During 1989-90 Federal tax revenues are marginally higher by Rs. 10.2 billion than budgeted for Bulk of this increase is due to higher than expected revenues from export tax (Rs. 0.95 billion) and sales tax (Rs. 0.52 billion), which are offset by a shortfall of Rs. 0.56 billion in import duties. Revenue increase as a result of last year's taxation proposals have met with some degree of success. The gain in revenues from income tax has been realized in full. Increase in sales tax is higher than that budgeted for. However, the proposed increase of Rs. 2.19 billion in import duties has not been achieved. An increase of only 0.40 billion has been recorded. Total revenues are about 11 per cent higher than the provisional figures for 1988-89.

In March 1990, the prices of POL products and fertilizers were scaled upwards. It was estimated that this would net a sum of Rs. 1.8 billion. Revised estimates for 1989-90 indicate that only an extra Rs. 0.61 billion has been collected. Target for the year 1989-90 has been more than achieved. Receipts from property and enterprise are Rs. 1.5 billion more than budgeted for, largely contributed by additional trading profits of Rs. 1.2 billion. However, receipts from civil administration are short by about Rs. 0.9 billion, primarily due to a shortfall of Rs. 1.85 billion in the profits from the State Bank. This has no some extent been offset by additional receipts from defence services (NLC).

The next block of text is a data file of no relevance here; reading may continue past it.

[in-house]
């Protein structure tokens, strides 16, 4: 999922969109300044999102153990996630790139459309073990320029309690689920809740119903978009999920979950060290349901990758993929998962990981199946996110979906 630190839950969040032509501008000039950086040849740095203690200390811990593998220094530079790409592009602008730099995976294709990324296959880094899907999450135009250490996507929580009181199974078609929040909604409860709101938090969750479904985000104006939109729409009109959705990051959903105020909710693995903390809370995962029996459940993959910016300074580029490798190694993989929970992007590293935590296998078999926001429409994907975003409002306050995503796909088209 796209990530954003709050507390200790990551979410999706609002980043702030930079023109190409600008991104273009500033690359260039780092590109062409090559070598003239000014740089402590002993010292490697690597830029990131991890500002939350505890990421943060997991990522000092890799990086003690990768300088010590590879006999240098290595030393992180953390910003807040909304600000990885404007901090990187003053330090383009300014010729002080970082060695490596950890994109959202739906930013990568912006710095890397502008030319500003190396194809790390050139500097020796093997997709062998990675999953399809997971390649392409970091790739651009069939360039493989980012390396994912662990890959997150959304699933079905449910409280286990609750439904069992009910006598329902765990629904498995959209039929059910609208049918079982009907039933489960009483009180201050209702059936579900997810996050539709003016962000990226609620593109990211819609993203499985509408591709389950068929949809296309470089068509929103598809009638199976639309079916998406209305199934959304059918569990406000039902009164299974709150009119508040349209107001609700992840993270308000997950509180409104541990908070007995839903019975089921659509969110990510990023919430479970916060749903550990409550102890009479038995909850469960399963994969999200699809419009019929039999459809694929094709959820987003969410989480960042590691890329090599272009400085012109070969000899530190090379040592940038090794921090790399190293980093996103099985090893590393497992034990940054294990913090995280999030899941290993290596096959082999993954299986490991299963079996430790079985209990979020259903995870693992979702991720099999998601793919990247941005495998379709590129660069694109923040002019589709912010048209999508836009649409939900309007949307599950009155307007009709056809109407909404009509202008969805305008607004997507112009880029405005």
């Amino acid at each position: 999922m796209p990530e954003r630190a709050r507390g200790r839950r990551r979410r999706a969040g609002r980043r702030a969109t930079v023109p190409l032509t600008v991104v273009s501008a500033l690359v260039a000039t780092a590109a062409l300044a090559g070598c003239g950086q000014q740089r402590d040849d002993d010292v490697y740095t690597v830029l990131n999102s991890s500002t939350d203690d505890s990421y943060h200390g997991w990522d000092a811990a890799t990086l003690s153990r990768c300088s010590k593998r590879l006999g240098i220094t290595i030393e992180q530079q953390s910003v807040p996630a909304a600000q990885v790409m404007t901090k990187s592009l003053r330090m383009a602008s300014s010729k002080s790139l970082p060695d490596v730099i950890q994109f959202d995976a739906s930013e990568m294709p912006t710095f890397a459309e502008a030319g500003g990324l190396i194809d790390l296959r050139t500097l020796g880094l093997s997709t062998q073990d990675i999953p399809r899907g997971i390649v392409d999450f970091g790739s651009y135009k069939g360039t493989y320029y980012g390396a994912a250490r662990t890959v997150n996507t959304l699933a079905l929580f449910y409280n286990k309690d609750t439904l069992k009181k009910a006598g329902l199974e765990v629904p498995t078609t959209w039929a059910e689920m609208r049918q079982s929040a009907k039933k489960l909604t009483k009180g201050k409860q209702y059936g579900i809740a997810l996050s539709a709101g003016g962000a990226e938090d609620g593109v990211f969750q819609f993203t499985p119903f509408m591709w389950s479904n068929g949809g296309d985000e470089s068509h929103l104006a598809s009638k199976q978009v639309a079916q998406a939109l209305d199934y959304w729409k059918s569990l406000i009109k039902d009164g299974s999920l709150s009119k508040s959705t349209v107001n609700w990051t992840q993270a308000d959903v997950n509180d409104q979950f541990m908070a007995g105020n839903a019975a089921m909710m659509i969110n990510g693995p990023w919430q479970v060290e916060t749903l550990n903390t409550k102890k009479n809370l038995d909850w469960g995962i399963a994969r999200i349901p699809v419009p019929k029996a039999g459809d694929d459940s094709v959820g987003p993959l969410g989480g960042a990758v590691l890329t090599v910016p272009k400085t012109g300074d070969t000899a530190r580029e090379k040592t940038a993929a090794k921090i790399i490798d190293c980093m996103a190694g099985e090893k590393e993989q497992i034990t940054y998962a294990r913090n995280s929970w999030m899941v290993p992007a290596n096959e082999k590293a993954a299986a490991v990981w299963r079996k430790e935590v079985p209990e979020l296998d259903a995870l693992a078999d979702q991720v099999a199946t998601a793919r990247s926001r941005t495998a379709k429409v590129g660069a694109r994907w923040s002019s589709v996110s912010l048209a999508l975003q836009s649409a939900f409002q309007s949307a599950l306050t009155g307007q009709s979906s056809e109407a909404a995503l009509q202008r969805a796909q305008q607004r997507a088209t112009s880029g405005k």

Trends in 1989-90

During 1989-90 the net capital receipts are 31.5 per cent, or Rs. 12.53 billion, higher than the receipts in 1988-89. This is contributed primarily by an increase of Rs. 21.01 billion in the permanent debt and a decline of Rs. 7.00 billion in the savings schemes. The increase in the permanent debt may be the result of the forced purchase of government bonds by the financial institutions and some diversion of funds from saving schemes to the bond marked. The sudden decline of investment in the special saving schemes is, perhaps, the result of a reduction in the interest rate by 2.5 per cent. Moreover, the withdrawal of sanction for corporate investment into KDCs may have contributed substantially to the decline in investment. The expected privatisation by the government through the divestiture of shares worth Rs. 1.5 billion has not been achieved. Only Rs. 0.27 billion have been realised through the disinvestment of PIA shares.